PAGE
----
Find Joy in Every Task
Joe T. Garcia’s is a busy restaurant and considered an icon in Fort Worth, Texas. Lanny Lancarte and his wife Jodi are part of the third generation that runs this family-owned operation. They say they work hard at having fun while they deliver delicious food and extraordinary service.
JODI: Now I'm in charge of catering and sales and on-premise parties.
HATTIE: (Voiceover) Jodi was 17 and Lanny was 20 when they married. Twenty-seven years later she tells me why she has always been part of this family business.
JODI: I mean, we grew up together, and I think that's the reason we've lasted so long and we've had such a great relationship is because we were children growing up together and it just stayed that way.
HATTIE: But why did you decide to come to work here?
JODI: If I wanted to see him, if I wanted to be with him at any time during the day or night, I came to work.
HATTIE: ... because he was here.
JODI: He was here. This is his priority.
HATTIE: OK. So, Lanny, if you were giving advice to someone about starting a restaurant, what would you tell them? What do they have to be doing?
LANNY: Well, I think to run a restaurant, you've got to love two things. You've got to love to wash dishes and to cook.
HATTIE: But a lot of people love cooking, but they don't want to wash the dishes. Are you saying that we have to be able and be willing to do all of it?
LANNY: In a restaurant business you have to love to do everything, from mopping up the floors to sweep--I mean, just you've got to love the whole package.
HATTIE: (In the Studio) I said at the beginning that Hope -- Lanny’s mom -- has never had a job. We here at SMALL BUSINESS SCHOOL believe a job is when you're doing something when you'd rather be doing something else. Work is great; jobs are just to make ends meet. Hope has never created a job for herself. She's created work for herself and many others.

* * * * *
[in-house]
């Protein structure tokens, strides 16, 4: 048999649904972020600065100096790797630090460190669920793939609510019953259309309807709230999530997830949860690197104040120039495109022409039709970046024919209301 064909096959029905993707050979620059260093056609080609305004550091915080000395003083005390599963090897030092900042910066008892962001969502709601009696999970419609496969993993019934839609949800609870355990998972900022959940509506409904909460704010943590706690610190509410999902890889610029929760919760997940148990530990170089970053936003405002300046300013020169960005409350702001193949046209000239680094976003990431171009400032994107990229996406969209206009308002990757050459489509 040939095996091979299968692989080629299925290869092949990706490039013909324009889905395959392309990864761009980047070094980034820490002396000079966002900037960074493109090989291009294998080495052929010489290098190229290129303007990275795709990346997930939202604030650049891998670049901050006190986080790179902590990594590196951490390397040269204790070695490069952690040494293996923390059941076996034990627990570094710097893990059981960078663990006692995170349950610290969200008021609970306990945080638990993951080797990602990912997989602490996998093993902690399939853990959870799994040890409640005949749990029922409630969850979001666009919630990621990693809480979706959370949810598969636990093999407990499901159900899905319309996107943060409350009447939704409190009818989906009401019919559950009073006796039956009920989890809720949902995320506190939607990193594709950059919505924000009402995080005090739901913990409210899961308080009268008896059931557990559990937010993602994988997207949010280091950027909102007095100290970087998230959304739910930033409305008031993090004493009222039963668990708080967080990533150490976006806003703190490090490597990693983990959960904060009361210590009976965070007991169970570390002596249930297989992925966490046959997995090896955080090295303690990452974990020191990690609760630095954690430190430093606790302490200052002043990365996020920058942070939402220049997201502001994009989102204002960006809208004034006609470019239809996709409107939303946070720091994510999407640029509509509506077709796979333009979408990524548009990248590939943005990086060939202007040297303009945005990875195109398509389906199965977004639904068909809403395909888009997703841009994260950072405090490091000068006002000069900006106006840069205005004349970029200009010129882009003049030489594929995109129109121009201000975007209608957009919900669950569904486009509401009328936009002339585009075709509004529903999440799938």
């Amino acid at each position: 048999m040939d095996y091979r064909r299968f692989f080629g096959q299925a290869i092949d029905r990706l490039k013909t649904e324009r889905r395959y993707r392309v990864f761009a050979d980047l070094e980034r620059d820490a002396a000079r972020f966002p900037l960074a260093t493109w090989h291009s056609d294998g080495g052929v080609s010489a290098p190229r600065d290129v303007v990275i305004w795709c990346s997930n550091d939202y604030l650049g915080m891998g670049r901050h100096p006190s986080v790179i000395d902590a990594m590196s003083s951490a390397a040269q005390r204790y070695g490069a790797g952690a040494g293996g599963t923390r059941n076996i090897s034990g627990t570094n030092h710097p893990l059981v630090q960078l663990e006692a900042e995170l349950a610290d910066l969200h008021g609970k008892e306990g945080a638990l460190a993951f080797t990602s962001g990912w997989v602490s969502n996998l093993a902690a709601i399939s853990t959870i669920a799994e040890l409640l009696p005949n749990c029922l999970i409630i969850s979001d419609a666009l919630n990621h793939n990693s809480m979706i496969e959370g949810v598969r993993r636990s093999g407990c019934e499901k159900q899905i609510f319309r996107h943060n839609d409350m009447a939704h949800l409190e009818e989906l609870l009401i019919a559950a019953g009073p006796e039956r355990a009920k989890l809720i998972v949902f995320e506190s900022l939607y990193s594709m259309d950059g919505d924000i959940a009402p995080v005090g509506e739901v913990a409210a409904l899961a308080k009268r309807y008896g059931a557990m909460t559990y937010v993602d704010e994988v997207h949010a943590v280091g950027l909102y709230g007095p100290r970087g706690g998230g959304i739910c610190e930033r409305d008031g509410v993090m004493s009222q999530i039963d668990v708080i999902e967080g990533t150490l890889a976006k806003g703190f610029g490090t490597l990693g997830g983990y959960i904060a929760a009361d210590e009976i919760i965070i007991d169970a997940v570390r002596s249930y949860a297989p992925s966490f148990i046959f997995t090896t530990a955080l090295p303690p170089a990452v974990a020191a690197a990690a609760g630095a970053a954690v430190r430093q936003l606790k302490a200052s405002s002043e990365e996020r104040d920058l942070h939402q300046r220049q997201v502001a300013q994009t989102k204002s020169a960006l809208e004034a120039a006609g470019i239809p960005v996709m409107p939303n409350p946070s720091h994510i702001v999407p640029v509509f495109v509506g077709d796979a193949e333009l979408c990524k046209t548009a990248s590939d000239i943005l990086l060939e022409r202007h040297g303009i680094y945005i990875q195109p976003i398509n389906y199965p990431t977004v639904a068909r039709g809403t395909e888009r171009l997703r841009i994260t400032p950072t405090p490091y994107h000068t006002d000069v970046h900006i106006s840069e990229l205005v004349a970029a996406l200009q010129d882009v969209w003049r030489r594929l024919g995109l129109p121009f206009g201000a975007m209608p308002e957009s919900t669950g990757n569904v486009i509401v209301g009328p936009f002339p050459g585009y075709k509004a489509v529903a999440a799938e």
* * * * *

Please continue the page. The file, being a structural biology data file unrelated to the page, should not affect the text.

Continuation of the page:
So for Hope, running a business is not a job. It's a way of life, and that work is a way of shaping her world just the way she wants it.
(Voiceover) Meaning in work is easy to find when you look closely. Making the perfect tortilla, handling the chili rellenos gently, marinating the meats at the right temperature -- this is meaningful. The result delights the customers who've been coming to Joe T.'s, some for over 60 years.
Lanny says that if you want to run a successful restaurant, sure, you have to love cooking, but you also have to love washing the dishes. What this says to me is Lanny believes that loving each step is what is important. When you do hundreds of little things right, the customer is delighted.
Hope and her family all love people; they all love work and they pull together as a family. Anyone can do the first two but very few companies have so many family members engaged in the same goals. That's a magic formula. New Americans particularly benefit from strong family ties that reach into the extended family. Work and personal lives are lived in a swirl of activity and those involved don’t seem to think they have a job. They have a life. They have a purpose and they have a sense of completeness.